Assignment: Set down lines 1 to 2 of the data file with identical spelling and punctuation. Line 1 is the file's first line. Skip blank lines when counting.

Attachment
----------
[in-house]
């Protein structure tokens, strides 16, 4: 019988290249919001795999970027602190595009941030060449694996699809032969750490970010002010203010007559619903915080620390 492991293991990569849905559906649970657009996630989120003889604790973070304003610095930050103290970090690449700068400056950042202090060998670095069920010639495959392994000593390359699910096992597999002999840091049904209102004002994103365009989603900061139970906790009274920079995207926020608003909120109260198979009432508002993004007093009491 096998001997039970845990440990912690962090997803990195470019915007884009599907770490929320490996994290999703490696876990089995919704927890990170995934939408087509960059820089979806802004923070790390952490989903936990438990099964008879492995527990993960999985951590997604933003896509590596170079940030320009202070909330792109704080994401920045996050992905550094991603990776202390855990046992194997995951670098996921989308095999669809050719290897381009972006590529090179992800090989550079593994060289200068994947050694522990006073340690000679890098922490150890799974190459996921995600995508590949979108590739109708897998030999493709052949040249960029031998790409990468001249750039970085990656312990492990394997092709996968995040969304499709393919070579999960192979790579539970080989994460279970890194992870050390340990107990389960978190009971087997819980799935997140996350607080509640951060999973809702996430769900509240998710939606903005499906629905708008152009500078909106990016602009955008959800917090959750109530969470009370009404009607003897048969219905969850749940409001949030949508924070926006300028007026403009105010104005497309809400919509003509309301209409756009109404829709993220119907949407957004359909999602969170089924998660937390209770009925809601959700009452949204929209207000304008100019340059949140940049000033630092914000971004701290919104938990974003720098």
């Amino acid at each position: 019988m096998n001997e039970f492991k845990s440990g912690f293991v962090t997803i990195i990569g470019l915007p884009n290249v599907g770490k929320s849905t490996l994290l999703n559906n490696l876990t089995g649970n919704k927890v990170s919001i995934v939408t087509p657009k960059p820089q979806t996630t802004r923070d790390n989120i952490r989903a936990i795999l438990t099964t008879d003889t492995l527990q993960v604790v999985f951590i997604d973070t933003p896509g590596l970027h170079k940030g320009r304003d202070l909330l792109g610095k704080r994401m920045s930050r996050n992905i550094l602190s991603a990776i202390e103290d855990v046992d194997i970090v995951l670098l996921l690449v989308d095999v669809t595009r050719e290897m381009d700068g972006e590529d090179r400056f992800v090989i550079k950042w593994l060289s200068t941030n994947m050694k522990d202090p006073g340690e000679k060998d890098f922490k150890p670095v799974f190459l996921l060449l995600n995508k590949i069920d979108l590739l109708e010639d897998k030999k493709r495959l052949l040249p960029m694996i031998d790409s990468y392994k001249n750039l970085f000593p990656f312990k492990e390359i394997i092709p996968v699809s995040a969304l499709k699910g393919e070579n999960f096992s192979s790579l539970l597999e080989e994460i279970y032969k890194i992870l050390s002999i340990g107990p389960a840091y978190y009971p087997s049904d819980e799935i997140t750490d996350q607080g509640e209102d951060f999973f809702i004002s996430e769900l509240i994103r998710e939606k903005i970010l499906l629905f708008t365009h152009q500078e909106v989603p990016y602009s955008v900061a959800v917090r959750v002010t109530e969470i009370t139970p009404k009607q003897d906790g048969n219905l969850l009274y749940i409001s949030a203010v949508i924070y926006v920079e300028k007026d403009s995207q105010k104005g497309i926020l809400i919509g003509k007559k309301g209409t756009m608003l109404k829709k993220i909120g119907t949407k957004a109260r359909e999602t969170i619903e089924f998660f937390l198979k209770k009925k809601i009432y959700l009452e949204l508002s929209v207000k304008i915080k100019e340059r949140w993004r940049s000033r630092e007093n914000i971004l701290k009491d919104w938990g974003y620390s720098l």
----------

[in-house]
């Protein structure tokens, strides 16, 4: 019988290249919001795999970027602190595009941030060449694996699809032969750490970010002010203010007559619903915080620390 492991293991990569849905559906649970657009996630989120003889604790973070304003610095930050103290970090690449700068400056950042202090060998670095069920010639495959392994000593390359699910096992597999002999840091049904209102004002994103365009989603900061139970906790009274920079995207926020608003909120109260198979009432508002993004007093009491 096998001997039970845990440990912690962090997803990195470019915007884009599907770490929320490996994290999703490696876990089995919704927890990170995934939408087509960059820089979806802004923070790390952490989903936990438990099964008879492995527990993960999985951590997604933003896509590596170079940030320009202070909330792109704080994401920045996050992905550094991603990776202390855990046992194997995951670098996921989308095999669809050719290897381009972006590529090179992800090989550079593994060289200068994947050694522990006073340690000679890098922490150890799974190459996921995600995508590949979108590739109708897998030999493709052949040249960029031998790409990468001249750039970085990656312990492990394997092709996968995040969304499709393919070579999960192979790579539970080989994460279970890194992870050390340990107990389960978190009971087997819980799935997140996350607080509640951060999973809702996430769900509240998710939606903005499906629905708008152009500078909106990016602009955008959800917090959750109530969470009370009404009607003897048969219905969850749940409001949030949508924070926006300028007026403009105010104005497309809400919509003509309301209409756009109404829709993220119907949407957004359909999602969170089924998660937390209770009925809601959700009452949204929209207000304008100019340059949140940049000033630092914000971004701290919104938990974003720098």